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Eccentricity, Spin, and the Origins of Colliding Black Holes

6 Nov 2020, 17:00 UTC
Eccentricity, Spin, and the Origins of Colliding Black Holes
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The tally of merging black holes detected by the LIGO-Virgo gravitational-wave detectors continues to grow; the most recent data release brings the total to nearly 50 collisions! But how do these black-hole binaries form in the first place?
Two Formation Channels
Still from a simulation showing how black holes might dynamically form as they interact in the chaotic cores of globular clusters. [Carl Rodriguez/Northwestern Visualization]Before two black holes can collide in a burst of gravitational waves, they must first be bound together in an inspiraling binary pair.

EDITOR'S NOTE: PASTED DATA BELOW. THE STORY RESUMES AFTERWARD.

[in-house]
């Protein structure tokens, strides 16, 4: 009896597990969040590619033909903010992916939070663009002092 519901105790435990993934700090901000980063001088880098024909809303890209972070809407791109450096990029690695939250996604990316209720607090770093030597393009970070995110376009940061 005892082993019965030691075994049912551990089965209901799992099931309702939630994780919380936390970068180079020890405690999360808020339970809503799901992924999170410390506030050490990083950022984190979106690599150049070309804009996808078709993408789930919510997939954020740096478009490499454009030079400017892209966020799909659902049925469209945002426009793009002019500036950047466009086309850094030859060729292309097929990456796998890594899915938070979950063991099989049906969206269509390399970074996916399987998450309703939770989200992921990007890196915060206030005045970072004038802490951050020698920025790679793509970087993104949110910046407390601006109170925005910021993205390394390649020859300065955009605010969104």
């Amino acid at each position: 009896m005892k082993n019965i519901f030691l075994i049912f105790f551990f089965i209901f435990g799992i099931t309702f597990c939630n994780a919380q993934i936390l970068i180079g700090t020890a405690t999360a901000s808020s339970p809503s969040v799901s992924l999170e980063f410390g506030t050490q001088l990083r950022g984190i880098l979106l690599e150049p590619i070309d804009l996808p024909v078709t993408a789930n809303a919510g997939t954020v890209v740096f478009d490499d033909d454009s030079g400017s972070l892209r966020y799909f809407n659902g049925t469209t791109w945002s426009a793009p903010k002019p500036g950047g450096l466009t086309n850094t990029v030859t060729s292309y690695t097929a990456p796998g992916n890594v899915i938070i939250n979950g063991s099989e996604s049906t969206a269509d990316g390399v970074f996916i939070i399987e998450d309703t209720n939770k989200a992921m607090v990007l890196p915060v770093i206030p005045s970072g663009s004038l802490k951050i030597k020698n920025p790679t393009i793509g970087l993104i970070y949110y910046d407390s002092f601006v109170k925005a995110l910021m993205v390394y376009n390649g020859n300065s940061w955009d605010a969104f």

There are two leading theories for how such pairs of black holes might arise in our universe. In isolated binary evolution, two massive stars of a stellar binary independently evolve into black holes. In dynamical encounters, single black holes pair up into binaries through gravitational interactions in the center of a dense, crowded star cluster.
Two Observational Clues
How can we determine which formation channel produced the black-hole binaries we’ve detected so far? Two observational signatures, in particular, could point to a dynamical merger:

Spin misalignment
Due to conservation of angular momentum, black holes in isolated binaries are expected to have aligned spins. Black holes that pair up via dynamical encounters, on the ...

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